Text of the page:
Homestore.com (Nasdaq: HOMS), the dominant Web real estate player, on Thursday reported a third-quarter financial loss double the estimates of analysts, due largely to a plunge in advertising revenue.
Homestore stock fell 54.3 percent Friday to US$2.28 per share in the wake of the news, which also included a dour forecast from the company for the fourth quarter and 2002.
The Westlake Village, California-based company reported revenue of $116.1 million, a 34 percent increase over a year earlier, but a pro forma loss of $6.9 million, or 6 cents per share. Analysts had been calling for a pro forma loss of 3 cents per share.
On a net basis, with merger costs and other charges included, Homestore lost $106 million, or 96 cents per share.
The earnings announcement came a week after Homestore said it would overhaul its structure in order to meet changing market conditions. That restructuring will create a real estate services group and a consumer and retail division within Homestore — and also will result in up to 700 job cuts worldwide.
“In light of the changed business environment, we are taking the actions necessary to maintain our leadership position in the online real estate market,” Homestore chairman and CEO Stuart Wolff said.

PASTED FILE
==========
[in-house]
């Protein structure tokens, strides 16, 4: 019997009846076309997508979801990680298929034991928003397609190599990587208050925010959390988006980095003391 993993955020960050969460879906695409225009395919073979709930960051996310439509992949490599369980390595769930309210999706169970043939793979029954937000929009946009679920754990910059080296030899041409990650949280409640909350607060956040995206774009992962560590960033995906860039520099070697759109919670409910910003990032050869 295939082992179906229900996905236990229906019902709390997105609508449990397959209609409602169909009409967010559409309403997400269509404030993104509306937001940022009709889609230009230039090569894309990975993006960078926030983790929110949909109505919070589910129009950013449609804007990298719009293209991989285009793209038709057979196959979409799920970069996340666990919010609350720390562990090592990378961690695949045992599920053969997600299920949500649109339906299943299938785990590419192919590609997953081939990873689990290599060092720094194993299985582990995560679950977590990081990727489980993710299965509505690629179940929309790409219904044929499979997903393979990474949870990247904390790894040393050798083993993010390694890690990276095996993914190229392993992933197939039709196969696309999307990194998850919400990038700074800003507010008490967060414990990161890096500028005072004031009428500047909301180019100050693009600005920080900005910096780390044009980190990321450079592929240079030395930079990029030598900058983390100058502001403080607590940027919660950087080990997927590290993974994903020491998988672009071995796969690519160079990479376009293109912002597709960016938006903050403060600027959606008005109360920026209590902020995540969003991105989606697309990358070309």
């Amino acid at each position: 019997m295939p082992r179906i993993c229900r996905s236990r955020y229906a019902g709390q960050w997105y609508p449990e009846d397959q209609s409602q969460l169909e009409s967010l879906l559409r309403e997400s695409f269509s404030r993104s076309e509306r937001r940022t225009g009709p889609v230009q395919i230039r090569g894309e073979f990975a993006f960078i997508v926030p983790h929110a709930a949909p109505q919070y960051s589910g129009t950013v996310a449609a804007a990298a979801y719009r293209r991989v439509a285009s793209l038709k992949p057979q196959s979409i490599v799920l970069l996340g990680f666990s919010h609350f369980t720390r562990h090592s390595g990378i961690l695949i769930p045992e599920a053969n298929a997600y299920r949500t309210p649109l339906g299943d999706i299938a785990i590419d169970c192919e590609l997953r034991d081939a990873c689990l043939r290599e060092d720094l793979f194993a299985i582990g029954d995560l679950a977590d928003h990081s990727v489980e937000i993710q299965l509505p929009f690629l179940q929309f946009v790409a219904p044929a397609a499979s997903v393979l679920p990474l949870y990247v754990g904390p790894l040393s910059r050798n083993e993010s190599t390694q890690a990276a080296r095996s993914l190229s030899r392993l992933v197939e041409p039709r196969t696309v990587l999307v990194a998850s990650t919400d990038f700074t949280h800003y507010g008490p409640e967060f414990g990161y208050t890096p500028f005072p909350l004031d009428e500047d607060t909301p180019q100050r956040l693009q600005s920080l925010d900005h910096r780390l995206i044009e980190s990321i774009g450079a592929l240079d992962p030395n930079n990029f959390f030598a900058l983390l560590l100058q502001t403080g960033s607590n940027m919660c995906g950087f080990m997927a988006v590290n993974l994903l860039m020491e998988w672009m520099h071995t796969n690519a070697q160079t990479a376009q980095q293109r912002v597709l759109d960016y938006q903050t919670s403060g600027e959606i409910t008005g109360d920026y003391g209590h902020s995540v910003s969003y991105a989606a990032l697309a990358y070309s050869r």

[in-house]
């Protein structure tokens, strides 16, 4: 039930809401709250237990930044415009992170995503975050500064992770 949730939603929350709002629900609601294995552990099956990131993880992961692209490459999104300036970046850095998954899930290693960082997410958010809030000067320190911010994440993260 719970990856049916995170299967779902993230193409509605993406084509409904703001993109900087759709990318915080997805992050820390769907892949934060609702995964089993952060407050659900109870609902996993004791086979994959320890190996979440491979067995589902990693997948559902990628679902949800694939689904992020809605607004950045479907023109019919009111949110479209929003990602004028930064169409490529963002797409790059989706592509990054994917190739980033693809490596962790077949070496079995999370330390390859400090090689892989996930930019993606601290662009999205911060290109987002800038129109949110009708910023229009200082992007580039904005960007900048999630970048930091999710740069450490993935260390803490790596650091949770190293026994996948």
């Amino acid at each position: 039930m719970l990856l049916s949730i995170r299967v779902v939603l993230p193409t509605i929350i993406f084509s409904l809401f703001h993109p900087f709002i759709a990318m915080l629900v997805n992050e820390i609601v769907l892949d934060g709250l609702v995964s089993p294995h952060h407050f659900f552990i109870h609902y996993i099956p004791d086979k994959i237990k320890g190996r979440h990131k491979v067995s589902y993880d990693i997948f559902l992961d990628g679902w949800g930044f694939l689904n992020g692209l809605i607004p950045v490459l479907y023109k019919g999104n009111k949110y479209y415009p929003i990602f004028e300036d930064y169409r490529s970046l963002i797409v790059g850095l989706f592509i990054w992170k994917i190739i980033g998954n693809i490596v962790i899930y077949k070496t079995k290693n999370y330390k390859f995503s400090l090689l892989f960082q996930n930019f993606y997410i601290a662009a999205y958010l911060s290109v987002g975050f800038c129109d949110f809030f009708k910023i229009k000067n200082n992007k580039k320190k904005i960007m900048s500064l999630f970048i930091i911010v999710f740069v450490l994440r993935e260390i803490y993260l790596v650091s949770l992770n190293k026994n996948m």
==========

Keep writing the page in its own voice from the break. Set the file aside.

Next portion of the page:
Advertising revenue plunged 44 percent from the second quarter, Homestore said. During the third quarter, three major advertisers, worth $15 million a year each, either chose not to renew or renewed at lower levels.
In a conference call, Wolff said that those large national accounts helped “shelter” Homestore from the weakening ad market until recently. Homestore said it is attempting to attract more local advertisers to replace them.
“It has become increasingly difficult to generate revenue through online advertising,” Wolff said.
Homestore said that subscription revenue from realtors held up better but still was hit by the tragedies of September 11th. Subscriptions grew by 6 percent in the third quarter.
The advertising slump also prompted Homestore to downplay its outlook for the near future, predicting revenues of $95 million to $105 million and a pro forma loss of as much as 38 cents per share for the fourth quarter.
Homestore said it will earn a pro forma profit in 2002, however, estimating income of 8 to 17 cents for the year.
“Our advertising pipeline is extremely limited right now,” Wolff said. “And we don’t believe a substantial recovery is likely in 2001 or 2002 given the current macroeconomic conditions.
“Still, we believe in long-term viability of our media model,” he said.
Hits Keep Coming
Despite the sagging revenue, Homestore said it has been drawing more visitors to its site. The company attracted 10.1 million users per month in the third quarter, an 86 percent increase from the year-earlier period. Homestore said that the increase came largely through acquisitions.
Homestore appeared among the top 25 most-visited Internet properties in September for the first time, according to Jupiter Media Metrix and Nielsen//NetRatings.
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